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Judy Spencer Killed In Hartland Volunteer Fire Company Car Accident With Barker Fire Department Rescue Truck In Somerset

Volunteer Firefighter Judy Spencer Died In Somerset Car Accident Involving A Reversing Barker Fire Department Rescue Truck

Judy Spencer died while in Somerset fire truck accident.

NIAGARA COUNTY, NEW YORK (August 26, 2021) – A beloved volunteer firefighter for the Hartland Volunteer Fire Company identified as Judy Spencer  has tragically died after being hit by a reversing fire truck.

Niagara County fire officials are saying that the accident took place around 8:30 p.m. on Tuesday. Firefighters were responding to a hay bale fire on Quaker Road in Somerset.

Judy Spencer was spotting for a Barker Fire Department rescue truck when it suddenly backed over her. First responders immediately worked to help the victim and an ambulance was called.

Sadly, Judy Spencer was beyond medical help and pronounced dead at the scene. She spent more than 20 years as a volunteer firefighter and was a beloved member of the Hartland Volunteer Fire Company.

Flags were flown at half mast following her death. A full investigation into the tragic accident remains ongoing at this time.

Liability In Somerset Fire Truck Accidents Involving Volunteers

Fire trucks and emergency vehicles pose a number of unique hazards to the public. For starters, they can speed and break other traffic laws on the way to any emergency. They are also extremely heavy with large blind spots. It has been estimated that over the last 10 years there have been around 31,000 accidents that involved fire trucks. There are a number of different factors that could potentially contribute to an accident including:

  • Distracted driving
  • Driver fatigue
  • Failure to check blind spots
  • Inclement weather
  • Road conditions

Determining liability for any accident can be extremely complex. This is especially true with respect to volunteers that are injured or killed on the job. The line between “volunteer” and “employee” can often get blurry, especially when those volunteers are paid or receiving something of value. As a general principle, employees in New York are barred by statute from bringing civil claims against their employers – with limited exceptions (see e.g., New York State Labor Law § 240/241).

New York Statute (12 N.Y.C.R.R. § 143-3.12(c)(5)) defines a volunteer as “a person who works for the nonprofitmaking institution under no contract of hire, express or implied, and with no promise of compensation, other than reimbursement for expenses as part of the conditions of work.” There are a number of state and federal statutes that regulate liability for accidents that involve volunteer workers.

In 1997 congress passed the federal Volunteer Protection Act, 42 U.S.C. § 1450. The law was designed to encourage volunteerism by eliminating or reducing volunteer’s risk of tort liability. In other words, volunteers working within the course and scope of their volunteer duties typically won’t be personally liable for accidents. This typically doesn’t cover accidents that involve motor vehicles. Moreover, the statute does not provide immunity for nonprofits or corporations that injure volunteers due to their negligent actions. Government agencies, non-profits and corporations will typically take a number of steps to limit their exposure to liability for accidents involving volunteers.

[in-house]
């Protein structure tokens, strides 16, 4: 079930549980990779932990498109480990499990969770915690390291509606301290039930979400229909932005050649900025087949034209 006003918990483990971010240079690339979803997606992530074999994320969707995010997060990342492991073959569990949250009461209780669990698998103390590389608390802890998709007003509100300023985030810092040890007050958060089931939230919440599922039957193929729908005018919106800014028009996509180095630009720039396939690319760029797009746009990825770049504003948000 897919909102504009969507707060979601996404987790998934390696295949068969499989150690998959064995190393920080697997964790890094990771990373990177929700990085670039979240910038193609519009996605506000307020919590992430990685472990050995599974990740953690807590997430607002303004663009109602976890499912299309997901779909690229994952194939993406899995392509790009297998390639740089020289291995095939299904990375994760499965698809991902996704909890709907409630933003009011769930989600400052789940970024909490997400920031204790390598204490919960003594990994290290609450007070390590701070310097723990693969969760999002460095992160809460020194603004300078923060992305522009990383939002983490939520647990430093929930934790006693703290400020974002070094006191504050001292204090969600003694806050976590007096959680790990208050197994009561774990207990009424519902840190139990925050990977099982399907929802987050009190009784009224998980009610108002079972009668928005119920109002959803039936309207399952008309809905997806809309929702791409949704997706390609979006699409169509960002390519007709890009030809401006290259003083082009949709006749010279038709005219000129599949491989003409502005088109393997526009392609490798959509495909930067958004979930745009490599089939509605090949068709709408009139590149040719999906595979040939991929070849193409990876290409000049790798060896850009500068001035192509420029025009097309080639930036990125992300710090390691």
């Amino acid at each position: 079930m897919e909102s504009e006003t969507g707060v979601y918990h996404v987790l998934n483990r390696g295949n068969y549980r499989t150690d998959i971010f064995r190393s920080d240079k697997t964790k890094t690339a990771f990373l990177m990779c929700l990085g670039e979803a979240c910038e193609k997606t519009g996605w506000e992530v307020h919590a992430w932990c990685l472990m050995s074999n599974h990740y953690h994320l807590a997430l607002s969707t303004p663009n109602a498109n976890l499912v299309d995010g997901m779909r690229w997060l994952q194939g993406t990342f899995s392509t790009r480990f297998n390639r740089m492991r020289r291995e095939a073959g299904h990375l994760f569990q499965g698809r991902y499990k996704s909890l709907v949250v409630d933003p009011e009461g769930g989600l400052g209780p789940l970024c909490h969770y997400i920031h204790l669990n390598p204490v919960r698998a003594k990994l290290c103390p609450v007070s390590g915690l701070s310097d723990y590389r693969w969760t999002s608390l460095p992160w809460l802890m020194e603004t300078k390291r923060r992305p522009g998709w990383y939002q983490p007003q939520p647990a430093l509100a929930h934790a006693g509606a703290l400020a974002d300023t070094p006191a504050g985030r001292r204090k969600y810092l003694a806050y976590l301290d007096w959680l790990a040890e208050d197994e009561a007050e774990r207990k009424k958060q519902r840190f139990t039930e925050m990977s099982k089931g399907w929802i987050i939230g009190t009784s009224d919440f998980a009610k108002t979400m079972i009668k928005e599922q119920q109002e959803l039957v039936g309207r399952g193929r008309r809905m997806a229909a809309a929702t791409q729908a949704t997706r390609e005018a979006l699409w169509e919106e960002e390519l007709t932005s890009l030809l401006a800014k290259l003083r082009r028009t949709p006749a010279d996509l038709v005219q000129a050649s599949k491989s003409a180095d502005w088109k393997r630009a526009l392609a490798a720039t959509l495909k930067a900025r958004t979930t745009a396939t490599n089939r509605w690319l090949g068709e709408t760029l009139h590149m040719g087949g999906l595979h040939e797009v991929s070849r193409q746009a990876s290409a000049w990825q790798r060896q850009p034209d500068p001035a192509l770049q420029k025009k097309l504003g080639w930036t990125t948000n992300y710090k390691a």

• Training: Volunteers should not be asked to perform seriously dangerous tasks in most circumstances. They should also receive proper training to reduce the likelihood of accidents.
  • Liability Waivers: Many government agencies, non-profits and corporations will craft liability waivers and have volunteers sign these when they start. Depending on how well a liability waiver was created it may or may not be enforceable.

Even with a liability waiver government agencies, non-profits and corporations typically aren’t covered in the event of gross negligence. Drivers should always exercise a great deal of caution when backing up their vehicle. Back up accidents are nearly always preventable. New York law requires that no driver shall back up their vehicle unless it can be done safely.  When a driver hits a pedestrian while backing up they will typically be considered at fault for the accident.

The family of any volunteer that died in an accident may be able to seek justice through a wrongful death claim. Damages in a civil claim can help cover lost wages, medical bills, funeral expenses and loss of love. It is important that evidence is properly preserved after an accident. Any liability waivers should be thoroughly examined. A personal injury attorney can examine all of the facts of your case free of cost and get you the answers and information you need.

Investigating A Somerset Fire Truck Accident Involving  Volunteers

We at Gersowitz Libo & Korek, P.C. extend our deepest condolences to the family of Judy Spencer. She worked tirelessly on behalf of her community. This is a great loss for everyone. Any person that may have information about what happened should reach out to authorities as they continue their investigation. It is our sincere hope that measures will be considered to help prevent additional accidents like this. Nearly all back-up collisions are totally preventable when the right safety measures are taken.

Do you need more information about an accident that took place in Somerset? Our team of personal injury attorneys are here to answer any questions that you may have. We are committed to helping accident victims get the information and resources that they need. Whether you just have legal questions or need more information about an accident we are here for you. You can reach out to us anytime at (516) 908-9792.

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